Following up on David Braun’s blog Fiscal Cliff Deal Benefits Land Conservation, here is a summary of the estate planning implications of the fiscal cliff deal, otherwise know as the American Taxpayer Relief Act of 2012 (“ATRA”), especially as they impact the owners of rural land. The result of the fiscal cliff deal ends much of the uncertainty regarding transfer tax rates and the amount of assets you can pass tax-free (the “exemption amount”), and makes it easier for families to transfer the farm or ranch or vacation house between generations without breaking up cherished property.
Since 2001, the estate tax laws have been changing almost constantly, making it very difficult for families to plan for the most efficient transfer of family lands between the baby boom generation and their successors. Had Congress not acted at the end of 2012 to avoid the fiscal cliff, many more Texas landowners would have been hurt by the drastically lower $1 million estate and/or gift tax exemption amount, and a 55% or even 60% generation-skipping transfer tax rate (to read more on this, see my previous blog, Impending Fiscal Cliff Presents Challenges to Gifting Legacy Land). This incoherent tax policy would have resulted in accelerated fragmentation of larger properties and their natural systems, habitat, and open space in Texas.
There are 3 main “permanent” changes to discuss from the fiscal cliff deal that end this period of uncertainty. But what Congress giveth, Congress can taketh away. Although these 3 changes are now “permanent”, that is, they are not scheduled to expire or sunset, pay attention to how Congress might change these rules in the future to increase federal revenues as part of the ongoing budget debate.
- Permanent $5 Million Dollar Individual Exemption Amount.
The amount of assets that you can pass between generations, either by lifetime gifts or under your will or trust, without being taxed, is now “permanently” set at $5 Million and is indexed for inflation. In 2013, this means dad can pass $5,250,000, and mom and dad together can pass a total of $10,500,000 to their children without any transfer tax. However, every dollar transferred over the exemption amount is subject to tax.
- Permanent Reduction in Estate Tax Rates.
The amount of the estate tax depends on the size of the taxable transfer at death and the tax rate. Had the fiscal cliff deal not passed, the tax rates would have returned to the 55% and even 60% levels from 2001. Here is a chart of these tax rates after the fiscal cliff deal was made. The rates start at 18% and quickly rise to 40% for each dollar over the exemption amount.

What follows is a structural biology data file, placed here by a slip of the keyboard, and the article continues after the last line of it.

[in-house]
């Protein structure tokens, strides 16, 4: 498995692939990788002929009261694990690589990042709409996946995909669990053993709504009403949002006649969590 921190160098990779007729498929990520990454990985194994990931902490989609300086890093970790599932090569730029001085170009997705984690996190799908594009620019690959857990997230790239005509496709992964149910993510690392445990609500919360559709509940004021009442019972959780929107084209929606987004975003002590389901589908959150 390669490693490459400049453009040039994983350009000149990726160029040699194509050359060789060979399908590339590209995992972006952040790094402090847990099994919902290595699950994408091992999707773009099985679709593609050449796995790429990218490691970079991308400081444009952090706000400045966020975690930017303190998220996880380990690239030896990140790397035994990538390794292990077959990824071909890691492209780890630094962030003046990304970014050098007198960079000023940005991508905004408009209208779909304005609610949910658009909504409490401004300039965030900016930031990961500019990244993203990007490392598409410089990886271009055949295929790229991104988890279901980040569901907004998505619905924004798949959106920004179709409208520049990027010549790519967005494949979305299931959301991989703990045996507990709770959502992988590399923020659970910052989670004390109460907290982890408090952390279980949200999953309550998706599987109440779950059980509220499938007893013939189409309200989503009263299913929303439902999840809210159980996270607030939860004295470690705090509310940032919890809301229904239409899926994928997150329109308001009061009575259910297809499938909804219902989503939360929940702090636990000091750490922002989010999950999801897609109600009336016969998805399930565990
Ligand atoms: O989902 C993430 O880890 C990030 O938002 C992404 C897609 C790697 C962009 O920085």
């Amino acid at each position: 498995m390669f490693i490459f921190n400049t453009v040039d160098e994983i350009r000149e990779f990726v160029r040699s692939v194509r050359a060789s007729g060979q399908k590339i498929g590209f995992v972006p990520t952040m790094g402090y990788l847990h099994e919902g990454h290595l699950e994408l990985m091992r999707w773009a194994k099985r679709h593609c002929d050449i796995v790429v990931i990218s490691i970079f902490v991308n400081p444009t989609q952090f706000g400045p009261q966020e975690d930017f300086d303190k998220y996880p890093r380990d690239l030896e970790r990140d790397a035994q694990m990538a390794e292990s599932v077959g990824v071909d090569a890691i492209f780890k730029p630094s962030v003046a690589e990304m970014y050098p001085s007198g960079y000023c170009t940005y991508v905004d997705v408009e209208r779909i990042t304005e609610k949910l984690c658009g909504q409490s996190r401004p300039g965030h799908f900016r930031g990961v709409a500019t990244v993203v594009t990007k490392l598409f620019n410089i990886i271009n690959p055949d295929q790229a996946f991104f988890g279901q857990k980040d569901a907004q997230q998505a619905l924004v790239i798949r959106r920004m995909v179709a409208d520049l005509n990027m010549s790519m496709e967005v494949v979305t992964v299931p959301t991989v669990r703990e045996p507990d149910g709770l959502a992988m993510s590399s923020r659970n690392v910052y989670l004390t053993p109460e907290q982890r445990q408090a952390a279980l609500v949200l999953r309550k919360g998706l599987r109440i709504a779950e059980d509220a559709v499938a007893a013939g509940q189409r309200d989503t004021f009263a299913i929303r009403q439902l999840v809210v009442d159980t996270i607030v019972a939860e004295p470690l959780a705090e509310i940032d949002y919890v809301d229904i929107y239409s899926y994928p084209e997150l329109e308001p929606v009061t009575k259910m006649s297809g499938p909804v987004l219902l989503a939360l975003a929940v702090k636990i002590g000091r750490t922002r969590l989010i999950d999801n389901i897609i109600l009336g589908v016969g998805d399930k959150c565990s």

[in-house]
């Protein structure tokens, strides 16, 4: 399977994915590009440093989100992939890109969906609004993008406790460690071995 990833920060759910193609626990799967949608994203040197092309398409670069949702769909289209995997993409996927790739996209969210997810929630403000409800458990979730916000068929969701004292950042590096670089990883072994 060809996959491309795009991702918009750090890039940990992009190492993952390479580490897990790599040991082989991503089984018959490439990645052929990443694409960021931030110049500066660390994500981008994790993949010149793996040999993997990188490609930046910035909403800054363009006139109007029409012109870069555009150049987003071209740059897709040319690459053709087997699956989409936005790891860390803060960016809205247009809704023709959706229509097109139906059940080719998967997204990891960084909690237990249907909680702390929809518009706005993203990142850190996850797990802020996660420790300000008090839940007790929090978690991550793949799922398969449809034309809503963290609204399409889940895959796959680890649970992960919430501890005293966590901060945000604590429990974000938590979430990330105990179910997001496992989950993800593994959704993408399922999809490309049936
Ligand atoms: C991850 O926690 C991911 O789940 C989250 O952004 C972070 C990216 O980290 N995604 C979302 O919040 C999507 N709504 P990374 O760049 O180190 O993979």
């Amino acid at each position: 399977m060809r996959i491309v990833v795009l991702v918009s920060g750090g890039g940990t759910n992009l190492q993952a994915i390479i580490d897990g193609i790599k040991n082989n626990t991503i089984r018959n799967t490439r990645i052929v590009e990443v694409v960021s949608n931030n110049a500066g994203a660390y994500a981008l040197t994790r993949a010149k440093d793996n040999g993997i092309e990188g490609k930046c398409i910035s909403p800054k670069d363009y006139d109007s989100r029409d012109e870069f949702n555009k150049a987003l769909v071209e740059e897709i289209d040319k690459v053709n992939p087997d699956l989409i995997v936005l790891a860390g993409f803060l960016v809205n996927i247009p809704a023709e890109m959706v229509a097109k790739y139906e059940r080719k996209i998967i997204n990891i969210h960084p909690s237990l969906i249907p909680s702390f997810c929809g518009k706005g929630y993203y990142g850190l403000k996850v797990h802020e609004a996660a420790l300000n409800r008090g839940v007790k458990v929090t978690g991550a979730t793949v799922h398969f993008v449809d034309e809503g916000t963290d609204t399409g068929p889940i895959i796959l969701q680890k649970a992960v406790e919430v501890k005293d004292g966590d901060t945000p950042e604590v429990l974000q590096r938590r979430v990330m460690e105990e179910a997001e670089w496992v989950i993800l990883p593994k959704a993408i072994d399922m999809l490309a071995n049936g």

Thus, for an individual dying in 2013 with an overall estate of $6,000,000, and after applying the $5,250,000 exemption amount, their taxable estate would be $750,000. Their estate would have to pay $248,300 in estate tax, generally within 9 months from the date of death. As the chart indicates, the maximum tax rate is now capped at 40%.
- Permanent Portability of Unused Exemption Amount Between Spouses.
Couples can pass an unlimited amount of assets between each other without incurring federal gift or estate tax under the “unlimited marital deduction.” Before the advent of portability in 2010, if the husband died with a taxable estate, but gave everything to his wife, there would be no estate tax due as a result. The husband’s exemption amount was not needed because of the unlimited marital deduction, but it might also be wasted. If at the wife’s death the assets passing to their children exceeded the wife’s exemption amount, then her taxable estate would be subject to tax, regardless of her husband’s unused exemption amount.
Tax law changes in 2010 gave married couples the opportunity to transfer the first spouse’s unused exemption amount to the surviving spouse. Now at the second death, if the assets passing to their children exceeded the wife’s exemption amount, then her estate could also apply her husband’s unused exemption amount to shelter more of her taxable estate. But the 2010 tax law only allowed the portability of the unused exemption amount in 2010 through 2012. The fiscal cliff deal makes this portability permanent.
If used properly, portability will save many Texas farms and ranches from being sold off in pieces to pay estate tax. But there are complicated rules to follow to apply the first spouse’s unused exemption, and the tax law requires the surviving spouse to make important and irrevocable decisions at the first death. Ever increasing land values will also push more farms and ranches beyond the threshold of portability and the new inflation-indexed exemption amount. So please consult your estate planning attorney to determine how the changes made in the fiscal cliff deal apply to your particular case.